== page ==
I caught an advance screening of the Joel and Ethan Coen’s latest on Tuesday. I wouldn’t say it’s one of the essential entries in the Coen Brothers library, but that’s really just a way of saying it was merely excellent instead of a classic. Of the two revisionist Westerns they’ve made so far, I suspect No Country For Old Men will be the one that lives on.
Partly that’s because True Grit is much more of a movie than No Country For Old Men. The latter film wholly committed to the Coen Brothers sensibility at its most dour, eschewing the comfortable rhythm and pleas for sympathy that characterize most Hollywood films in favor of unpredictability and clinical detachment from its characters. True Grit has a bit of that, particularly in its first act, but it remains the closest thing to an audience-friendly, mainstream feature that the brothers have produced in years.
That said, it bares little resemblance to the generic revenge thriller its marketing campaign promises. As I wrote over on the Ms. blog, the trailers and TV spots downplay the fact that this is very far from an ensemble film: while Jeff Bridges, Matt Damon and Josh Brolin all turn in fine performances (though Brolin’s is more of a cameo), fourteen year-old Mattie Ross is the undisputed center of the movie.
While the movie around her isn’t among the Coen Brothers’ best, Mattie is one of their more memorable characters. I don’t think they can claim much of the credit, though. Most of it goes to Charles
Porter Portis (author of the novel from which both this movie and the 1969 feature of the same name were adapted) and, of course, the phenomenal Hailee Steinfeld, seen here in her feature debut. While Steinfeld is physically dwarfed by the supporting cast, she has a commanding presence to compete with all of them. What really sells her in the role are her terrifically expressive eyes: cold and appraising of everything around her at the start of them, but gradually widening and softening as she realizes the danger she’s placed herself in. Very few child actors could convincingly convey that sense of toughness, much less the subtle transition in those moments where she lets her guard down.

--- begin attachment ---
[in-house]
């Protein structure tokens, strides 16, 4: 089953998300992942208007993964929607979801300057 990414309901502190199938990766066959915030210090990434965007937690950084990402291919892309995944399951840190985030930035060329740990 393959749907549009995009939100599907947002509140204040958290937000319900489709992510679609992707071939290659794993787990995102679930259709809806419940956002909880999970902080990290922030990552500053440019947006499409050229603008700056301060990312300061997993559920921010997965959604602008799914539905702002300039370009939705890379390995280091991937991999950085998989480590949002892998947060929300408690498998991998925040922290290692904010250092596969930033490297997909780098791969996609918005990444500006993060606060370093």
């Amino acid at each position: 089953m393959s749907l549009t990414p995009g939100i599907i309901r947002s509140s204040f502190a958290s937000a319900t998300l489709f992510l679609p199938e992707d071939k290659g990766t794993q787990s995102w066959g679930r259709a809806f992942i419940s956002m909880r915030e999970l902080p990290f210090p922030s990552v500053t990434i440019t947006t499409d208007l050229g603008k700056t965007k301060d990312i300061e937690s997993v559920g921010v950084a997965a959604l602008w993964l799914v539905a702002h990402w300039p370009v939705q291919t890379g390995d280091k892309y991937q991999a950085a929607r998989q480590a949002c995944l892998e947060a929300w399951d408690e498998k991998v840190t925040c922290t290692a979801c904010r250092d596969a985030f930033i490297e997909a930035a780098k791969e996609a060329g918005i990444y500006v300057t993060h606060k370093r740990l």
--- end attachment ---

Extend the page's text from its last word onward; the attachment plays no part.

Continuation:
That’s especially crucial, because the Coens do something with Mattie that they do with very few of their characters: they get the audience emotionally invested. Detractors of the Coen Brothers often complain about their evident contempt for their characters, which is certainly fair in some cases (re: Burn After Reading, though there I would argue the contempt is well-earned and part of what makes the movie great), but more often just a misdiagnosis of the clinical detachment I brought up earlier. Either way, it’s exceedingly rare that they let an audience get close to a character like they do here. It makes the film feel uncharacteristically warm, especially in the relationship between Mattie and Bridges’ Marshal Cogburn.
That’s one of the pleasant surprises afforded by the movie. The other one is just how funny it is. This is no bleak slog like No Country, and while the humor is sometimes gallows-flavored (especially in one scene that takes place at some gallows), most of the laughs stem from Raising Arizona-style gentle tweaking. Damon’s Ranger La Boeuf takes the brunt of this, and Damon gamely commits to both the character’s gallantry and his vanity in equal measure.
But while the Coen Brothers are gentler here than in, say, Miller’s Crossing, this is still a fairly grim movie at heart. And while it will probably be more palatable for the general moviegoing audience than a lot of the Coen Brothers library, that’s not really saying much. Warmth isn’t the same thing as sentimentality, and this movie — especially the ending — is unsentimental to the point of brutality. Thank god for that, too. This movie may be the Coen Brothers’ love letter to American Westerns, but they never let genre convention get in the way of its raw emotional core.